When does the police arrest an offender? Arrestable and non-arrestable offences in Singapore

Published on August 1, 2011

In recent years, multiple instances have surfaced whereby punches have been thrown and police have been called in, but no arrests were made. In such cases, the police officers present at the scene merely restricted themselves to recording the identities of the parties involved, as well as questioning witnesses. This has perplexed many Singaporeans. When will an arrest be made?

Police Procedure in Singapore

Upon arrival at the scene, the police would assess the situation and determine whether the fracas involved a crime categorised as an arrestable offence under the First Schedule of the Criminal Procedure Code. For non-arrestable offences, the police cannot make any arrests without a warrant. If it is definitively not an arrestable offence, the police would ensure that any victims receive medical treatment. They would also gather witness reports and record the identity of parties involved. This is for report-writing purposes afterwards.

What happens if the case involves a non-arrestable offence?

Police would advise parties involved in non-arrestable offences to file a Magistrate’s Complaint at the Subordinate Courts. This is because the police will not pursue the case any further and it is up to the victim to decide whether he would like to take the case to court. The Magistrate will then decide if the crime is worth prosecuting.

What are arrestable offences?

For a full list of arrestable offences, refer to the First Schedule of the Criminal Procedure Code. The following are examples of arrestable offences that may lead to an arrest:

  1. Unlawful assemblies or rioting
  2. Impersonation of a public servant
  3. Obstructing a public servant in his duties, or threatening a public servant
  4. Affray (Fighting in public places)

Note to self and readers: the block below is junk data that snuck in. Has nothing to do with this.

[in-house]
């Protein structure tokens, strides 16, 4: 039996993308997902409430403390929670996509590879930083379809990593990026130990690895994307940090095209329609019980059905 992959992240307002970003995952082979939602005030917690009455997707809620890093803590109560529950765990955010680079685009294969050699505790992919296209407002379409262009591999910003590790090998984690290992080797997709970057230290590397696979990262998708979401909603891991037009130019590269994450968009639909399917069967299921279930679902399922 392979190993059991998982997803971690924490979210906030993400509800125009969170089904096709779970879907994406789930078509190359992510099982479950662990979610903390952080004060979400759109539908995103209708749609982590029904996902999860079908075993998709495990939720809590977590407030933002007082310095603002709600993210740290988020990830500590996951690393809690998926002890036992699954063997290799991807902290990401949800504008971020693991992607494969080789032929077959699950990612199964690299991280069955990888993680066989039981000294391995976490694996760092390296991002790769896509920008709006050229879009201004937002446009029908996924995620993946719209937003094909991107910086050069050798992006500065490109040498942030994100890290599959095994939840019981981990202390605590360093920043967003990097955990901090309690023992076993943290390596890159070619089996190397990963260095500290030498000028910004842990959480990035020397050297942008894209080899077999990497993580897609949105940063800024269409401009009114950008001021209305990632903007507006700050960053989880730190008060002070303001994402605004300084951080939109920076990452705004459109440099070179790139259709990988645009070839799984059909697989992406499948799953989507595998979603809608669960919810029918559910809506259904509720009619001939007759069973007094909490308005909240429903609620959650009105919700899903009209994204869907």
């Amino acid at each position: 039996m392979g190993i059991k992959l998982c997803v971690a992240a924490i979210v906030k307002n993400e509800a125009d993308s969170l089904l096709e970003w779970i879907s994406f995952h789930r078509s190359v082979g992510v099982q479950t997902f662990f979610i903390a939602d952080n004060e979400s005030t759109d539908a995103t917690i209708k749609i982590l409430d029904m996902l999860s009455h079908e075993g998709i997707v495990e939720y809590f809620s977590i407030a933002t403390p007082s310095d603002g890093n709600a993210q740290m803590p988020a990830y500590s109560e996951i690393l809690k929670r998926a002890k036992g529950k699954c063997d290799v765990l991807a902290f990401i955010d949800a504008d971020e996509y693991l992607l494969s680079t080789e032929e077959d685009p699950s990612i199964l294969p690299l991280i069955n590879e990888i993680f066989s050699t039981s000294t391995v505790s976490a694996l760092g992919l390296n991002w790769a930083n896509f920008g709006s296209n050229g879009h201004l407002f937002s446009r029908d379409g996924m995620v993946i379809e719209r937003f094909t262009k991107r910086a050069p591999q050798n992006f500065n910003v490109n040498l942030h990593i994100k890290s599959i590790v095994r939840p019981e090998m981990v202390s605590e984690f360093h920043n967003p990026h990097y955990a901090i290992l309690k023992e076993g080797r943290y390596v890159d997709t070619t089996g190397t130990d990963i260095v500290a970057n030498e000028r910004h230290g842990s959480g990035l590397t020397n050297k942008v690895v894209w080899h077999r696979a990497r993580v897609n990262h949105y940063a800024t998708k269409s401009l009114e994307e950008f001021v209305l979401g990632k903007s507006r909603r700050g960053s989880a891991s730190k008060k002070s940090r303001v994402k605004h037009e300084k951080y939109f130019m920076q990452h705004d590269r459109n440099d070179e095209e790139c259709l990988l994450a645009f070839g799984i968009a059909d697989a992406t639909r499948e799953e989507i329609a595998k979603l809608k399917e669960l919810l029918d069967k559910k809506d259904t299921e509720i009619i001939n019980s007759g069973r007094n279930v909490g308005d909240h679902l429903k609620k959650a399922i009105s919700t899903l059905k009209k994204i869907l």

5. Fouling the water of a public spring or reservoir
  6. Driving rashly or negligently
  7. Obscene acts in public
  8. Rape
  9. Theft and robbery
  10. Criminal trespass
  11. Assault or use of criminal force to a person with intent to outrage modesty (molest)
  12. Acts or attempts that cause or can cause death, including suicide, murder, or other rash acts
  13. Voluntarily causing grievous hurt
  14. Voluntarily causing hurt with a dangerous weapon

It is worth noting that voluntarily causing hurt is a non-arrestable offence. An arrest cannot be made without a warrant. Therefore, a police report must first be made before the Magistrate decides whether to issue a warrant for the perpetrator’s arrest. Defamation is also non-arrestable.

In addition, arrests will also be made if the suspect:

  1. Possesses housebreaking tools without a good excuse;
  2. Possesses stolen property
  3. Obstructs police affairs
  4. Is an army deserter
  5. May be about to commit an offence
  6. Commits a non-arrestable offence in view of police, and offers a fake identity or place of residence
  7. Offers a fake identity or place of residence
Arrest and Investigation
  1. What Happens During a Police Investigation?
  2. When does the police arrest an offender? Arrestable and non-arrestable offences in Singapore
  3. Police arrest procedure in Singapore
  4. Can a civilian arrest a criminal in Singapore?
  5. Is lying to the police or authorities a punishable offence in Singapore?
  1. Bails, bailable offences, non-bailable offences and sureties in Singapore
  1. Magistrate’s Complaints, Private Summons and Private Prosecutions in Singapore
  2. Prosecutorial discretion in Singapore
  3. What is Private Prosecution?
  4. Compounding or composition of offences in Singapore
Criminal Defence
  1. Criminal Compensation in Singapore
  2. What can I do to protect myself in self defence in Singapore?
  3. Claiming trial as an accused
  4. Mitigation Plea
  5. Pleading Guilty
Specific Criminal Offences
  1. The difference between murder and culpable homicide in Singapore
  2. Is it illegal to visit prostitutes in Singapore?
  3. What is the law on pornography in Singapore?
  4. Is it illegal to commit suicide in Singapore? Will I be punished if my attempt at suicide fails?
  5. What are Singapore’s laws on drug consumption?
  6. Is it illegal to feed stray animals in Singapore?
  7. What is the legal age for sex in Singapore? What are some common sexual offences in Singapore?
  8. When is gambling illegal in Singapore?
  9. Outrage of modesty in Singapore
  10. Is it illegal to threaten to beat someone up over Facebook?
  11. Is it illegal to cheat someone of an in-game item in MMORPGs?
  12. What to do if someone impersonates me online
  13. Are sham marriages illegal in Singapore? What are the consequences?
  14. Criminal breach of trust in Singapore
  15. Public assemblies and processions in Singapore – police permits and the Public Order Act